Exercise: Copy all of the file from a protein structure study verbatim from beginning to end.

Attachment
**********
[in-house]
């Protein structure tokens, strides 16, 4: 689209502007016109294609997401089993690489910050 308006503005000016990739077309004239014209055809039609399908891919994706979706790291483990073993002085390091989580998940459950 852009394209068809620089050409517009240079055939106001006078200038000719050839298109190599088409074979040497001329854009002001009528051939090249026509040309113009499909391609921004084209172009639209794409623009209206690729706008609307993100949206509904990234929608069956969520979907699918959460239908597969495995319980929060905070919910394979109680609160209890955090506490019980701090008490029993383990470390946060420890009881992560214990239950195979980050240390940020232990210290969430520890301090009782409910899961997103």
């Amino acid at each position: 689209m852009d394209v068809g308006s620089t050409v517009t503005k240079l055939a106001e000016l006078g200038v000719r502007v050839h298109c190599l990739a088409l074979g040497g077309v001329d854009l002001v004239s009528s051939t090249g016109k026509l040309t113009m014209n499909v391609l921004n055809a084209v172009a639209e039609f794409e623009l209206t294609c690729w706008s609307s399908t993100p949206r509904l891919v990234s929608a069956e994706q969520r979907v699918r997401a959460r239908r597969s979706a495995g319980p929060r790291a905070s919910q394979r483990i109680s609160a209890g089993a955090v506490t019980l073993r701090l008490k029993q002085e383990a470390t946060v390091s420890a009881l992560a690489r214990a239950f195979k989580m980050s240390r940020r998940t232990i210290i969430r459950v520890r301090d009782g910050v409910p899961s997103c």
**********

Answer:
[in-house]
């Protein structure tokens, strides 16, 4: 689209502007016109294609997401089993690489910050 308006503005000016990739077309004239014209055809039609399908891919994706979706790291483990073993002085390091989580998940459950 852009394209068809620089050409517009240079055939106001006078200038000719050839298109190599088409074979040497001329854009002001009528051939090249026509040309113009499909391609921004084209172009639209794409623009209206690729706008609307993100949206509904990234929608069956969520979907699918959460239908597969495995319980929060905070919910394979109680609160209890955090506490019980701090008490029993383990470390946060420890009881992560214990239950195979980050240390940020232990210290969430520890301090009782409910899961997103």
């Amino acid at each position: 689209m852009d394209v068809g308006s620089t050409v517009t503005k240079l055939a106001e000016l006078g200038v000719r502007v050839h298109c190599l990739a088409l074979g040497g077309v001329d854009l002001v004239s009528s051939t090249g016109k026509l040309t113009m014209n499909v391609l921004n055809a084209v172009a639209e039609f794409e623009l209206t294609c690729w706008s609307s399908t993100p949206r509904l891919v990234s929608a069956e994706q969520r979907v699918r997401a959460r239908r597969s979706a495995g319980p929060r790291a905070s919910q394979r483990i109680s609160a209890g089993a955090v506490t019980l073993r701090l008490k029993q002085e383990a470390t946060v390091s420890a009881l992560a690489r214990a239950f195979k989580m980050s240390r940020r998940t232990i210290i969430r459950v520890r301090d009782g910050v409910p899961s997103c």